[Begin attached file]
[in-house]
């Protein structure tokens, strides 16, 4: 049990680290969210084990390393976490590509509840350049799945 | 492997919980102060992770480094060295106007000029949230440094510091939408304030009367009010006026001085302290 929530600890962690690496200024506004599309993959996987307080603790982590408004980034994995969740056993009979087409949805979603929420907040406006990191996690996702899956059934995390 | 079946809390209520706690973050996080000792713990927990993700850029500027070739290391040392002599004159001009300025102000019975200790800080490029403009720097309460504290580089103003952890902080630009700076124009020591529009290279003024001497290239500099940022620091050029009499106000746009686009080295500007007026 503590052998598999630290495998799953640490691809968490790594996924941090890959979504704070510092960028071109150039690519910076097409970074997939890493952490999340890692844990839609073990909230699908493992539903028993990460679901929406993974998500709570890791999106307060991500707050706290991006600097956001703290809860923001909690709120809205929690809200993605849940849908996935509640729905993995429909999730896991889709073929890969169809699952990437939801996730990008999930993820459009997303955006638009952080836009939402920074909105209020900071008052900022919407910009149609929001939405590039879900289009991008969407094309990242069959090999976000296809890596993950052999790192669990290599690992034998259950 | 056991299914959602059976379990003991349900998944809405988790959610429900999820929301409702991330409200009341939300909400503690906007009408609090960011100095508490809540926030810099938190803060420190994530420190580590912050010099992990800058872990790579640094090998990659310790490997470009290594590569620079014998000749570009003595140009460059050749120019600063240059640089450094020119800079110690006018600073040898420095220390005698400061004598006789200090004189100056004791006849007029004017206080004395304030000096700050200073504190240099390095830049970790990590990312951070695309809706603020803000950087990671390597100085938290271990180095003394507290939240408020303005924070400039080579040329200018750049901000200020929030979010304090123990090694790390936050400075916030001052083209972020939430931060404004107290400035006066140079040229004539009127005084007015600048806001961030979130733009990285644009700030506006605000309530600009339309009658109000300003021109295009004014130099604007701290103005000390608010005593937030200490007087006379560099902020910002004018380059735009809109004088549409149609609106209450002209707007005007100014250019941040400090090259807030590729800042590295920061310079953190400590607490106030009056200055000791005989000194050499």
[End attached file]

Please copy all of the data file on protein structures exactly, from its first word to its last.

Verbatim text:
[in-house]
């Protein structure tokens, strides 16, 4: 049990680290969210084990390393976490590509509840350049799945 | 492997919980102060992770480094060295106007000029949230440094510091939408304030009367009010006026001085302290 929530600890962690690496200024506004599309993959996987307080603790982590408004980034994995969740056993009979087409949805979603929420907040406006990191996690996702899956059934995390 | 079946809390209520706690973050996080000792713990927990993700850029500027070739290391040392002599004159001009300025102000019975200790800080490029403009720097309460504290580089103003952890902080630009700076124009020591529009290279003024001497290239500099940022620091050029009499106000746009686009080295500007007026 503590052998598999630290495998799953640490691809968490790594996924941090890959979504704070510092960028071109150039690519910076097409970074997939890493952490999340890692844990839609073990909230699908493992539903028993990460679901929406993974998500709570890791999106307060991500707050706290991006600097956001703290809860923001909690709120809205929690809200993605849940849908996935509640729905993995429909999730896991889709073929890969169809699952990437939801996730990008999930993820459009997303955006638009952080836009939402920074909105209020900071008052900022919407910009149609929001939405590039879900289009991008969407094309990242069959090999976000296809890596993950052999790192669990290599690992034998259950 | 056991299914959602059976379990003991349900998944809405988790959610429900999820929301409702991330409200009341939300909400503690906007009408609090960011100095508490809540926030810099938190803060420190994530420190580590912050010099992990800058872990790579640094090998990659310790490997470009290594590569620079014998000749570009003595140009460059050749120019600063240059640089450094020119800079110690006018600073040898420095220390005698400061004598006789200090004189100056004791006849007029004017206080004395304030000096700050200073504190240099390095830049970790990590990312951070695309809706603020803000950087990671390597100085938290271990180095003394507290939240408020303005924070400039080579040329200018750049901000200020929030979010304090123990090694790390936050400075916030001052083209972020939430931060404004107290400035006066140079040229004539009127005084007015600048806001961030979130733009990285644009700030506006605000309530600009339309009658109000300003021109295009004014130099604007701290103005000390608010005593937030200490007087006379560099902020910002004018380059735009809109004088549409149609609106209450002209707007005007100014250019941040400090090259807030590729800042590295920061310079953190400590607490106030009056200055000791005989000194050499």